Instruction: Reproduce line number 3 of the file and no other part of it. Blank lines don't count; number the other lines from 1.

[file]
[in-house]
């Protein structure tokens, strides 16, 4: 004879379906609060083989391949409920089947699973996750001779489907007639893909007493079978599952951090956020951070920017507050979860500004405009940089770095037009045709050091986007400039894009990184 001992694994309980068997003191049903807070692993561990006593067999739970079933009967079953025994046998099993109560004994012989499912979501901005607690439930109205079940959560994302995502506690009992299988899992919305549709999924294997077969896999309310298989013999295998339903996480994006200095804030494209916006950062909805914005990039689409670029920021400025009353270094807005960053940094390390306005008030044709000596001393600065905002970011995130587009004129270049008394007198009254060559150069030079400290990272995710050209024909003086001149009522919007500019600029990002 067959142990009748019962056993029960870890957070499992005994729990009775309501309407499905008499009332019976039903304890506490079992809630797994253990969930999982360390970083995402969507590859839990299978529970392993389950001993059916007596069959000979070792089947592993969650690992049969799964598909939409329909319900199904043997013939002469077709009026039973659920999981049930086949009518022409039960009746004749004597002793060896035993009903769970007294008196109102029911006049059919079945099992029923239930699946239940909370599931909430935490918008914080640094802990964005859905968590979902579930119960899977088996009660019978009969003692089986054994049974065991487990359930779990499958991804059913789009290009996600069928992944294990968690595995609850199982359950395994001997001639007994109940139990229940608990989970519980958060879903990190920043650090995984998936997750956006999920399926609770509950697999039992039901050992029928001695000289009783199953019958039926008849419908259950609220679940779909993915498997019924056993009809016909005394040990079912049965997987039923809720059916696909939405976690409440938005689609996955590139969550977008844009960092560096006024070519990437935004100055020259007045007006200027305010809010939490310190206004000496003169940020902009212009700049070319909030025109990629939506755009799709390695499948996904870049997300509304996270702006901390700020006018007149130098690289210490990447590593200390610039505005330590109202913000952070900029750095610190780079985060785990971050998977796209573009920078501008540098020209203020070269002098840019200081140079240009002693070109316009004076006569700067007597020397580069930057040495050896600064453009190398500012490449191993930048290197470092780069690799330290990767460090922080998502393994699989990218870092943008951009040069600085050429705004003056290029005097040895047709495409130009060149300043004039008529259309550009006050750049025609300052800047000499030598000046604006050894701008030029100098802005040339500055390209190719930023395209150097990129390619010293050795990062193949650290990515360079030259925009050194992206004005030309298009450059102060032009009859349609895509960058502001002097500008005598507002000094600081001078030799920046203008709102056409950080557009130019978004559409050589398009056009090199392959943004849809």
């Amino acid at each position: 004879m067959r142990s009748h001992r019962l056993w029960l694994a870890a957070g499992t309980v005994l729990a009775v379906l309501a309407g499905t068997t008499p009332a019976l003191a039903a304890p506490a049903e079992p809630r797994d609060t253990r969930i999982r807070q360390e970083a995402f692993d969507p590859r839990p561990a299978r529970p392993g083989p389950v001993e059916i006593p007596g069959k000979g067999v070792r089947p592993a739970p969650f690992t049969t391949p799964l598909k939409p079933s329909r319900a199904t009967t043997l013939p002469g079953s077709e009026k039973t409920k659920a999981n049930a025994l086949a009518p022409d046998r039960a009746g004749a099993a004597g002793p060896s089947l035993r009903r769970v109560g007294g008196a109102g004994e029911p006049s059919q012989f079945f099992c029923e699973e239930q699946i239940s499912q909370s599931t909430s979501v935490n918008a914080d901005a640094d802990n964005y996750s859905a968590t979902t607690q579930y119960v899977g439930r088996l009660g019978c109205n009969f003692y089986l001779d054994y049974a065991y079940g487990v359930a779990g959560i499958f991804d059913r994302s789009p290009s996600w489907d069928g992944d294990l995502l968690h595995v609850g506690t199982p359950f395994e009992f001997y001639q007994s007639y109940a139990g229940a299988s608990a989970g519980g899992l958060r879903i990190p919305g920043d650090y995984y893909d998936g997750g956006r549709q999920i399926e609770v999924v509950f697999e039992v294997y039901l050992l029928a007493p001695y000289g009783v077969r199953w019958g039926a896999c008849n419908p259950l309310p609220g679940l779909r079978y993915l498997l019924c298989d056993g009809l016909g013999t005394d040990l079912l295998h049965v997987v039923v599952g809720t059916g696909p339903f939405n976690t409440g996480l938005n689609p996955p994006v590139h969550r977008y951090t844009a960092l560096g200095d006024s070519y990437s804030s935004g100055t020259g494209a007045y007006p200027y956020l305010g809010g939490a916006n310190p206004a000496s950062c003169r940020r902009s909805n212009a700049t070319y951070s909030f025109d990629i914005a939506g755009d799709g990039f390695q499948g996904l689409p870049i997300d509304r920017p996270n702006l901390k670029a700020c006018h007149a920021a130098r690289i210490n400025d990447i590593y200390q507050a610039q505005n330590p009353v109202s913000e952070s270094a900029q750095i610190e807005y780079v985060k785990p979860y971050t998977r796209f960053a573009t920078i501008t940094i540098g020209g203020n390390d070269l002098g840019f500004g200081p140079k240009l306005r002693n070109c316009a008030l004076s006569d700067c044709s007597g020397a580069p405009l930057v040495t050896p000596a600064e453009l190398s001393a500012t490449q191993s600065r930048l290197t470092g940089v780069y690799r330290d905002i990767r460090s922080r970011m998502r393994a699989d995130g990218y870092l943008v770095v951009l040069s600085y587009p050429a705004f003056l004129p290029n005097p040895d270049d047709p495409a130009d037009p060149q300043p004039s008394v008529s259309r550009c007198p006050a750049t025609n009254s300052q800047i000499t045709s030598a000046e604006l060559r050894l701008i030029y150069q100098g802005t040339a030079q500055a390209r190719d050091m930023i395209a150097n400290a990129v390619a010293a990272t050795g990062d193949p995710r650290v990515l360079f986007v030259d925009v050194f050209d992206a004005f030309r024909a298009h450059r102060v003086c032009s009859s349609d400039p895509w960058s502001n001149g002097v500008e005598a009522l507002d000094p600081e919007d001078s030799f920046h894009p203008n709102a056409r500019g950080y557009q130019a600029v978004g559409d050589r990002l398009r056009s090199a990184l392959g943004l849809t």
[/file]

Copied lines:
């Amino acid at each position: 004879m067959r142990s009748h001992r019962l056993w029960l694994a870890a957070g499992t309980v005994l729990a009775v379906l309501a309407g499905t068997t008499p009332a019976l003191a039903a304890p506490a049903e079992p809630r797994d609060t253990r969930i999982r807070q360390e970083a995402f692993d969507p590859r839990p561990a299978r529970p392993g083989p389950v001993e059916i006593p007596g069959k000979g067999v070792r089947p592993a739970p969650f690992t049969t391949p799964l598909k939409p079933s329909r319900a199904t009967t043997l013939p002469g079953s077709e009026k039973t409920k659920a999981n049930a025994l086949a009518p022409d046998r039960a009746g004749a099993a004597g002793p060896s089947l035993r009903r769970v109560g007294g008196a109102g004994e029911p006049s059919q012989f079945f099992c029923e699973e239930q699946i239940s499912q909370s599931t909430s979501v935490n918008a914080d901005a640094d802990n964005y996750s859905a968590t979902t607690q579930y119960v899977g439930r088996l009660g019978c109205n009969f003692y089986l001779d054994y049974a065991y079940g487990v359930a779990g959560i499958f991804d059913r994302s789009p290009s996600w489907d069928g992944d294990l995502l968690h595995v609850g506690t199982p359950f395994e009992f001997y001639q007994s007639y109940a139990g229940a299988s608990a989970g519980g899992l958060r879903i990190p919305g920043d650090y995984y893909d998936g997750g956006r549709q999920i399926e609770v999924v509950f697999e039992v294997y039901l050992l029928a007493p001695y000289g009783v077969r199953w019958g039926a896999c008849n419908p259950l309310p609220g679940l779909r079978y993915l498997l019924c298989d056993g009809l016909g013999t005394d040990l079912l295998h049965v997987v039923v599952g809720t059916g696909p339903f939405n976690t409440g996480l938005n689609p996955p994006v590139h969550r977008y951090t844009a960092l560096g200095d006024s070519y990437s804030s935004g100055t020259g494209a007045y007006p200027y956020l305010g809010g939490a916006n310190p206004a000496s950062c003169r940020r902009s909805n212009a700049t070319y951070s909030f025109d990629i914005a939506g755009d799709g990039f390695q499948g996904l689409p870049i997300d509304r920017p996270n702006l901390k670029a700020c006018h007149a920021a130098r690289i210490n400025d990447i590593y200390q507050a610039q505005n330590p009353v109202s913000e952070s270094a900029q750095i610190e807005y780079v985060k785990p979860y971050t998977r796209f960053a573009t920078i501008t940094i540098g020209g203020n390390d070269l002098g840019f500004g200081p140079k240009l306005r002693n070109c316009a008030l004076s006569d700067c044709s007597g020397a580069p405009l930057v040495t050896p000596a600064e453009l190398s001393a500012t490449q191993s600065r930048l290197t470092g940089v780069y690799r330290d905002i990767r460090s922080r970011m998502r393994a699989d995130g990218y870092l943008v770095v951009l040069s600085y587009p050429a705004f003056l004129p290029n005097p040895d270049d047709p495409a130009d037009p060149q300043p004039s008394v008529s259309r550009c007198p006050a750049t025609n009254s300052q800047i000499t045709s030598a000046e604006l060559r050894l701008i030029y150069q100098g802005t040339a030079q500055a390209r190719d050091m930023i395209a150097n400290a990129v390619a010293a990272t050795g990062d193949p995710r650290v990515l360079f986007v030259d925009v050194f050209d992206a004005f030309r024909a298009h450059r102060v003086c032009s009859s349609d400039p895509w960058s502001n001149g002097v500008e005598a009522l507002d000094p600081e919007d001078s030799f920046h894009p203008n709102a056409r500019g950080y557009q130019a600029v978004g559409d050589r990002l398009r056009s090199a990184l392959g943004l849809t």